However, the situation in the 2015 election campaign in Nigeria was far beyond the above dichotomy in media use. Observable trends in media use in 2015, right from electioneering campaign to the end of the elections expose audience members to abuse of media ethics resulting in loss of trust in media messages. This is as a result of different shades of hate communications emerging from the media. The hate communication came inform of documentaries, advertising and many other derogatory programmes aim at ridiculing opposing parties, a situation that was capable of plunging the nation into a civil unrest. The foregoing accusation against the media is evidenced in the audience’s loss of confidence in most Nigeria mass media as sources and purveyors of political information or at least skepticism they (audiences) express when some of the mass media are mentioned in relation to a particular story. One begins to wonder whether journalism ethical principles of objectivity, fairness, independence and truthfulness have become old-fashioned and irrelevant in Nigeria. Critical question plaguing the mind of many is; is there no control mechanism for media performance in political reporting? Against this backdrop, this study will forage into audience perception of NTA and Channels television reportage of the 2015 presidential election in Nigeria.
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1.3 Objectives of Study
The general objective of the study is to examine the performance of the Nigerian mass media in promoting and sustaining democracy via electoral coverage in the country. The specific objectives of the study include:
1. To determine audience level of exposure to NTA and Channels TV coverage of the 2015 presidential electioneering campaign?
2. To ascertain the audience perception of the level of coverage of the 2015 presidential election by NTA and Channels TV.
3. To examine the level of objectivity displayed by NTA and Channels tv in the reportage of the 2015 Presidential election.
4. To determine the level of influence of political campaign messages on the audience as reported in NTA and Channels.
1.4 Research Questions
1. What is the audience’s level of exposure to NTA and Channels’ TV coverage of the 2015 Presidential election?
2. What is the audience perception of the level of coverage of the 2015 general election by NTA and Channels TV?
3. What level of objectivity was displayed by NTA and Channels in the reportage of 2015 general election?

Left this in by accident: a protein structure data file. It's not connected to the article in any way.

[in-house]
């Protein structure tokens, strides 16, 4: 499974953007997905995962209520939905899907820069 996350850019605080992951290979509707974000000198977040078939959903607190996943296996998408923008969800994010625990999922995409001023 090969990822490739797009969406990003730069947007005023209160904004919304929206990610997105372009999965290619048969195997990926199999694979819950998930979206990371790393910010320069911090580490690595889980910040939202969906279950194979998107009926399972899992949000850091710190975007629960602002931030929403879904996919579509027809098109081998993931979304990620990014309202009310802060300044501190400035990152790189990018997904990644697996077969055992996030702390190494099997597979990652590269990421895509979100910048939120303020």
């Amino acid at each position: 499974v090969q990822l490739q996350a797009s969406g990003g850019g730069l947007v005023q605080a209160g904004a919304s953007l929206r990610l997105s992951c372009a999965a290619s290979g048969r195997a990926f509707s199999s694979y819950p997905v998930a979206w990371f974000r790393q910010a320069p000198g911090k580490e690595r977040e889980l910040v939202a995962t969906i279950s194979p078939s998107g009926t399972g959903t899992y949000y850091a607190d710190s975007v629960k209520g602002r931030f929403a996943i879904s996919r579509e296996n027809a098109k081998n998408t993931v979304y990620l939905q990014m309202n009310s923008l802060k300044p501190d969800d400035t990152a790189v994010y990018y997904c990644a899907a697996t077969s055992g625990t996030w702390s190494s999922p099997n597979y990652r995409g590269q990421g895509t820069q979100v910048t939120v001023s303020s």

4. What is the level of influence of political campaign messages on the audience as reported by NTA and Channels TV?
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1.5 Significance of Study
The study is significant in three ways. First, it will help professional journalists and other media operators to know what is needed to be done to win audience acceptance of their stations.
Secondly, the study will go a long way in contributing to the body of knowledge in human and political communication. The study will help politicians in their selection of media vehicles that have high credibility to convey their messages to the electorates.
Scholars will find it useful in augmenting their knowledge whenever the need arises. It is also of benefit in developing theoretical framework for media scholars. It will be of help when there is a need for testing theories.
1.6 Scope of Study
This study shall cover the whole Federal Capital Territory, Abuja. The choice of this scope is informed by the strategic role the City plays in the political life of Nigeria as the seat of power and administrative centre of the Federal Republic of Nigeria. It is also strategic to knowing the true representative view of Nigerians as the FCT houses every other component states. The city is made up of Six Area Councils which shall be duly represented in the study. The study also focuses on two televisions stations; the Nigeria Television Authority and Channels Television. These two stations are used to represent Government owned television stations and private television stations.
1.7 Limitation of Study
The study is confronted by a number of challenges which include the following:
The first and most nagging challenge is the shortage of research assistance. Inadequate research assistants who can help in administering and collection of copies of questionnaire serve as an impediment to the study.
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The nature of respondents’ job in Abuja is another limiting factor of the study. Most of the respondents leave their homes as early as possible and return very late as a result of traffic. This makes retrieval of copies of the questionnaire difficult.
The size of Abuja Metropolis is another inhibiting factor that may affect the study. Most respondents live in satellite towns making it difficult to locate them.